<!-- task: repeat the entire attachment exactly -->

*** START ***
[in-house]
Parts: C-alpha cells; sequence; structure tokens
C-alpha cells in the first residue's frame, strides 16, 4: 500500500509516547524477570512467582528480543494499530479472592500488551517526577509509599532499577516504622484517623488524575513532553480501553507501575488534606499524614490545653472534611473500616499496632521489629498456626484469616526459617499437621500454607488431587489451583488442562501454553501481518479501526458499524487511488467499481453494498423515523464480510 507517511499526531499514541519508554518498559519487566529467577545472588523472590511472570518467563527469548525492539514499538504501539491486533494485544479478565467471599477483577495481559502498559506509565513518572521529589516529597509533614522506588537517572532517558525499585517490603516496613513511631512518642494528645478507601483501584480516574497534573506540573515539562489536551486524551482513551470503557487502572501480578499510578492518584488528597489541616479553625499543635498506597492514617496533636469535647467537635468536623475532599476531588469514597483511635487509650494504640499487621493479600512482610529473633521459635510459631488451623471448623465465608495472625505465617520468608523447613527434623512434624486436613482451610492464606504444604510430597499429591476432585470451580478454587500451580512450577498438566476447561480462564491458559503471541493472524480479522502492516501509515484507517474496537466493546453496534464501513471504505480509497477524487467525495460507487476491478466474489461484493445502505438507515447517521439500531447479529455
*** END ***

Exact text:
[in-house]
Parts: C-alpha cells; sequence; structure tokens
C-alpha cells in the first residue's frame, strides 16, 4: 500500500509516547524477570512467582528480543494499530479472592500488551517526577509509599532499577516504622484517623488524575513532553480501553507501575488534606499524614490545653472534611473500616499496632521489629498456626484469616526459617499437621500454607488431587489451583488442562501454553501481518479501526458499524487511488467499481453494498423515523464480510 507517511499526531499514541519508554518498559519487566529467577545472588523472590511472570518467563527469548525492539514499538504501539491486533494485544479478565467471599477483577495481559502498559506509565513518572521529589516529597509533614522506588537517572532517558525499585517490603516496613513511631512518642494528645478507601483501584480516574497534573506540573515539562489536551486524551482513551470503557487502572501480578499510578492518584488528597489541616479553625499543635498506597492514617496533636469535647467537635468536623475532599476531588469514597483511635487509650494504640499487621493479600512482610529473633521459635510459631488451623471448623465465608495472625505465617520468608523447613527434623512434624486436613482451610492464606504444604510430597499429591476432585470451580478454587500451580512450577498438566476447561480462564491458559503471541493472524480479522502492516501509515484507517474496537466493546453496534464501513471504505480509497477524487467525495460507487476491478466474489461484493445502505438507515447517521439500531447479529455